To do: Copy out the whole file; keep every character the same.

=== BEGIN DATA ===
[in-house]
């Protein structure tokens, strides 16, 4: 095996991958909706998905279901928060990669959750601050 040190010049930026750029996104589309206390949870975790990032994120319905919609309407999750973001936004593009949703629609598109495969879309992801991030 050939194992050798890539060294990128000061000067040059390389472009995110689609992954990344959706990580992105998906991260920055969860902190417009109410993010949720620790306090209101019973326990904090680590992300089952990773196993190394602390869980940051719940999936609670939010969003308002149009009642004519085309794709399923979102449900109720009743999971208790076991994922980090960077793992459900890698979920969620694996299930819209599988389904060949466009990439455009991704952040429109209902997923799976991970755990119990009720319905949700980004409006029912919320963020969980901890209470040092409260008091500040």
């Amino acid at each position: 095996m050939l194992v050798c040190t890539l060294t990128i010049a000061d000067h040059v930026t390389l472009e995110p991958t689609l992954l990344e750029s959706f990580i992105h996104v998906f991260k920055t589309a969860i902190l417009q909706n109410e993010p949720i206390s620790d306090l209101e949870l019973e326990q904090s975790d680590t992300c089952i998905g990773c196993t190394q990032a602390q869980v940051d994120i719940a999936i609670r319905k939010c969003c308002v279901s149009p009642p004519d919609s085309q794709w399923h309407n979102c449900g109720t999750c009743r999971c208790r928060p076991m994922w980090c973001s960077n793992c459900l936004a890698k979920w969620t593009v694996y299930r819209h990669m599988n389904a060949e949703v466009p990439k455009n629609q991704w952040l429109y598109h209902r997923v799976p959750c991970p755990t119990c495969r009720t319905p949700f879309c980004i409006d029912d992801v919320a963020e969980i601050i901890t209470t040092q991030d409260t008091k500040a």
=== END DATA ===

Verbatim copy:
[in-house]
């Protein structure tokens, strides 16, 4: 095996991958909706998905279901928060990669959750601050 040190010049930026750029996104589309206390949870975790990032994120319905919609309407999750973001936004593009949703629609598109495969879309992801991030 050939194992050798890539060294990128000061000067040059390389472009995110689609992954990344959706990580992105998906991260920055969860902190417009109410993010949720620790306090209101019973326990904090680590992300089952990773196993190394602390869980940051719940999936609670939010969003308002149009009642004519085309794709399923979102449900109720009743999971208790076991994922980090960077793992459900890698979920969620694996299930819209599988389904060949466009990439455009991704952040429109209902997923799976991970755990119990009720319905949700980004409006029912919320963020969980901890209470040092409260008091500040």
């Amino acid at each position: 095996m050939l194992v050798c040190t890539l060294t990128i010049a000061d000067h040059v930026t390389l472009e995110p991958t689609l992954l990344e750029s959706f990580i992105h996104v998906f991260k920055t589309a969860i902190l417009q909706n109410e993010p949720i206390s620790d306090l209101e949870l019973e326990q904090s975790d680590t992300c089952i998905g990773c196993t190394q990032a602390q869980v940051d994120i719940a999936i609670r319905k939010c969003c308002v279901s149009p009642p004519d919609s085309q794709w399923h309407n979102c449900g109720t999750c009743r999971c208790r928060p076991m994922w980090c973001s960077n793992c459900l936004a890698k979920w969620t593009v694996y299930r819209h990669m599988n389904a060949e949703v466009p990439k455009n629609q991704w952040l429109y598109h209902r997923v799976p959750c991970p755990t119990c495969r009720t319905p949700f879309c980004i409006d029912d992801v919320a963020e969980i601050i901890t209470t040092q991030d409260t008091k500040a």